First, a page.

But, there is, of course, another side to all this, and that is that my life may in fact become a little easier were I to have a different diagnosis. While having such a serious condition might work for me in terms of getting benefits (I was once told that I would get Disability Living Allowance for life, without having to go for any assessments), it might work against me now that I'm looking for paid employment. Could it be the case, perhaps, that with a diagnosis of bipolar I would be more likely to be successful in getting work? With many celebrities, most notably Stephen Fry, "coming out" as having bipolar, the stigma surrounding that particular condition seems to me to be less than that surrounding schizophrenia. Indeed, although in the past there have been quite a few notable cases of schizophrenia amongst famous people, in more recent times absolutely none, it appears, have come forward as suffering from the condition. The rates of the incidence of bipolar and schizophrenia are about the same, so why has no celebrity yet admitted that they have had experience of either psychosis or schizophrenic illness? Could it just be that the stigma surrounding these labels is still too great for anyone to risk admitting that they have experience of them?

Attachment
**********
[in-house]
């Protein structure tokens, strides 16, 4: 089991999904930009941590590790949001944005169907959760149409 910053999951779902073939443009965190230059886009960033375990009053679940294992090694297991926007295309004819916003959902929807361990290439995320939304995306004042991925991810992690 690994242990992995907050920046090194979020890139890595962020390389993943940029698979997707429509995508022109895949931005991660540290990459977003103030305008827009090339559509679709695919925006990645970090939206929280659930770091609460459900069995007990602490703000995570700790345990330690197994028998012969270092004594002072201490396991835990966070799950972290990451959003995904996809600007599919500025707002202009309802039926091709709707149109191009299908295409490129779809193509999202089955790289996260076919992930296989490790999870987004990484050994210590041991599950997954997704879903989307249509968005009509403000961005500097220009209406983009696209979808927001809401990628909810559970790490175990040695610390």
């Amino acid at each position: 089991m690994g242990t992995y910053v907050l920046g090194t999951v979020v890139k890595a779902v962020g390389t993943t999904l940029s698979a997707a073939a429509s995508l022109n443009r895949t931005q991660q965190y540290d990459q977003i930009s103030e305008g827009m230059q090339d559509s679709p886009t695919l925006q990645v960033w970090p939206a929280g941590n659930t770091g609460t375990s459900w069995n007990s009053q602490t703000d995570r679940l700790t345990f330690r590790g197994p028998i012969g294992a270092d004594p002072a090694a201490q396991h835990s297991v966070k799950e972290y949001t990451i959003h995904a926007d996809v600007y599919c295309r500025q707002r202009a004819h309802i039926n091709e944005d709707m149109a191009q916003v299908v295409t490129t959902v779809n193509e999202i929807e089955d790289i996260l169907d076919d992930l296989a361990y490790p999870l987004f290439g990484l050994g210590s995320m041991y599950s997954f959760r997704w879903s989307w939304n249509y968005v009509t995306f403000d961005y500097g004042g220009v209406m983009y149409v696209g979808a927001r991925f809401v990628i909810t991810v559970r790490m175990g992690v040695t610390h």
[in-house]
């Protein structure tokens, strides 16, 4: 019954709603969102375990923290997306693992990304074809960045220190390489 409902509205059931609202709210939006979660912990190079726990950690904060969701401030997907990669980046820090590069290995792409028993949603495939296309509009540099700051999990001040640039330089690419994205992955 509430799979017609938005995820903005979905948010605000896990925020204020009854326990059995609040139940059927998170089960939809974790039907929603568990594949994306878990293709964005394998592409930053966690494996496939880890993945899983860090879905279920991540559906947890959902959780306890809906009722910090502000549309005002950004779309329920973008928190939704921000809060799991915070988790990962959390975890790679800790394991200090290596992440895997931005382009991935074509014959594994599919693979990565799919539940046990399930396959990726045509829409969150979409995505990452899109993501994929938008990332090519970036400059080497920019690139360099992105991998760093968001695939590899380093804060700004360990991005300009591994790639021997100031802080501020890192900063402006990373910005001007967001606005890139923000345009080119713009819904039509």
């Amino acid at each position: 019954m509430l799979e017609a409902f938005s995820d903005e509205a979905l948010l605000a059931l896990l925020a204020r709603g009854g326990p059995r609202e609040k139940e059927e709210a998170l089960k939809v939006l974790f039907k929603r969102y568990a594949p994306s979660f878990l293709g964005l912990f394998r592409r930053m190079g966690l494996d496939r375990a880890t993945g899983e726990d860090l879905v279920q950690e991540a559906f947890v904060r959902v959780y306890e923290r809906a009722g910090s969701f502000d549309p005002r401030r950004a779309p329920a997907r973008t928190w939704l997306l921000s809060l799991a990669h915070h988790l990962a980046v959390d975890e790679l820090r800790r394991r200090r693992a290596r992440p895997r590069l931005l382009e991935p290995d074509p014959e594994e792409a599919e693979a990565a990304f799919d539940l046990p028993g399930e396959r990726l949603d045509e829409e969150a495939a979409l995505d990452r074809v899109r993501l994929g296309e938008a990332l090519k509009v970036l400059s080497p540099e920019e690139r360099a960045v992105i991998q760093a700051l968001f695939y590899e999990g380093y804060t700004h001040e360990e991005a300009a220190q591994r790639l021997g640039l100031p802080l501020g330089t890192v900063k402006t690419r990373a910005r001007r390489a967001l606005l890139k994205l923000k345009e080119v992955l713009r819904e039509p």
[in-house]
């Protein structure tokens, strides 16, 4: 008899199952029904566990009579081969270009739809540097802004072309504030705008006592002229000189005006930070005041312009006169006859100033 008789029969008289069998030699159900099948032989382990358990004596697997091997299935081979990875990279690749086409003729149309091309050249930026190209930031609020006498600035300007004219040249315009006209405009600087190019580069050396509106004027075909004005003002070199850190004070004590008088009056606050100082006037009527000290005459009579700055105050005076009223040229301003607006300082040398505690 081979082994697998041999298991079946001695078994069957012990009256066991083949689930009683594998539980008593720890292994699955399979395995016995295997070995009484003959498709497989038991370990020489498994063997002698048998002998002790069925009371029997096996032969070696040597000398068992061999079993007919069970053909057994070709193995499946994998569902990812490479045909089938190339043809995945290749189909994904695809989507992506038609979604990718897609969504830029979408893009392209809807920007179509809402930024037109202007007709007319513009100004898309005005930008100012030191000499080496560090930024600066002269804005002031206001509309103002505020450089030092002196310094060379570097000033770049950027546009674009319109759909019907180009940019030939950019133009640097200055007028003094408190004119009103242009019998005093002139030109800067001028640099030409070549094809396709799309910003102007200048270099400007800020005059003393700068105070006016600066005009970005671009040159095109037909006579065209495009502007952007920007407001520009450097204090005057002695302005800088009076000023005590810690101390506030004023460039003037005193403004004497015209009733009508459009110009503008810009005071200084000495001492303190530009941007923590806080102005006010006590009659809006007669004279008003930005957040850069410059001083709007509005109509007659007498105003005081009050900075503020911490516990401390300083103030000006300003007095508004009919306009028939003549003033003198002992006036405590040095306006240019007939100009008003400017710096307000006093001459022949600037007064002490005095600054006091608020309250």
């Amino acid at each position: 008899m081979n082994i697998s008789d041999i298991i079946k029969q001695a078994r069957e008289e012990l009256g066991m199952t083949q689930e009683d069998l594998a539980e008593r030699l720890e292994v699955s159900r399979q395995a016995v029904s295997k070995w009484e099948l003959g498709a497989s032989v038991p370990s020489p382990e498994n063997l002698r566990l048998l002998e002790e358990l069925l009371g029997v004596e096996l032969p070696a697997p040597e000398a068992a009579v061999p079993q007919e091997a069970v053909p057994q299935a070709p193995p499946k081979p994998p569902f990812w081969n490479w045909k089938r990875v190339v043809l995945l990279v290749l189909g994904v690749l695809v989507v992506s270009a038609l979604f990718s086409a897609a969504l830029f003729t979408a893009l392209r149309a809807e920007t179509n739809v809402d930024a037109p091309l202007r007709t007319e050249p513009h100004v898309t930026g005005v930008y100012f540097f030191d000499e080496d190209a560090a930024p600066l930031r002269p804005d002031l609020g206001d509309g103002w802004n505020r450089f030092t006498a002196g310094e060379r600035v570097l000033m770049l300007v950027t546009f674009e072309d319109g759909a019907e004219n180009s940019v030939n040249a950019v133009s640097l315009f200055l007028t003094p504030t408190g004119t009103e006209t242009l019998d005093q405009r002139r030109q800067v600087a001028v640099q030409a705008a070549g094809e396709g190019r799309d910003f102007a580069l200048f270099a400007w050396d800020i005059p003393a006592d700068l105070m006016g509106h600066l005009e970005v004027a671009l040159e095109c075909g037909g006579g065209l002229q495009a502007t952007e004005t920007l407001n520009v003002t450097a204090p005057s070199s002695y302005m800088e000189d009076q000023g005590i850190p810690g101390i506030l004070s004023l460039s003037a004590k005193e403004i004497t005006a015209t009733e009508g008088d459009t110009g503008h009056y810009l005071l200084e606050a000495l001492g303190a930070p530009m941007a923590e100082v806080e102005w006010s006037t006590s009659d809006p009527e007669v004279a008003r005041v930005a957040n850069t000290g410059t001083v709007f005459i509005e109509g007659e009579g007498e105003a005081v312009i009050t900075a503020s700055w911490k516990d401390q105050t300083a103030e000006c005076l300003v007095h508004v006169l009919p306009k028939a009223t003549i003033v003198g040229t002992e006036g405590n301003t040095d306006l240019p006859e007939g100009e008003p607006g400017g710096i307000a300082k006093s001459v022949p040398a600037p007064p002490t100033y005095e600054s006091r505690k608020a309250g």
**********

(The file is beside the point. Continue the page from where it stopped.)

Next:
So, my various diagnoses perhaps show not only that mental illness is rife with complexity, but that stigma might differ between different conditions. Indeed, I have spoken before of the sort of hierarchy of mental illnesses, with schizophrenia seeming always to come out at the top as the most stigmatised. This leaves me in something of a dilema, as having the correct diagnosis is important in getting the right treatment, but getting that diagnosis, if it is schizophrenia, can mean having to cope with more social difficulties. And, with so many different diagnoses at some stage being given to me, can I really be sure that what I have suffered from can be placed under one, single umbrella? Indeed, if my case were to be put into the diagnostic manual, perhaps they'd have to invent a new category for me!     

Comments

bazza said…
That's it David! You are unique. One of a kind.
Actually this is a beautifully written summary of your diagnostic history and it makes disturbing reading. I don't think that you are trying to imply that the doctors were incompetent but that they have an extremely difficult task because there is not much physical evidence for them.
You may be right about an hierarchy of stigma but I am sure many people lump all mental illness under one 'label'.
Click here for Bazza’s Blog ‘To Discover Ice’
Lost in Space said…
I relate to a lot of this post, as I also have had changing diagnosis over the years, and been on meds that didn't help at all. To be honest, I wish there was a blood test that could prove one way or another what we actually have. That would make it a lot easier for both the doctors (knowing what to prescribe) and us (having an answer to explain our experiences).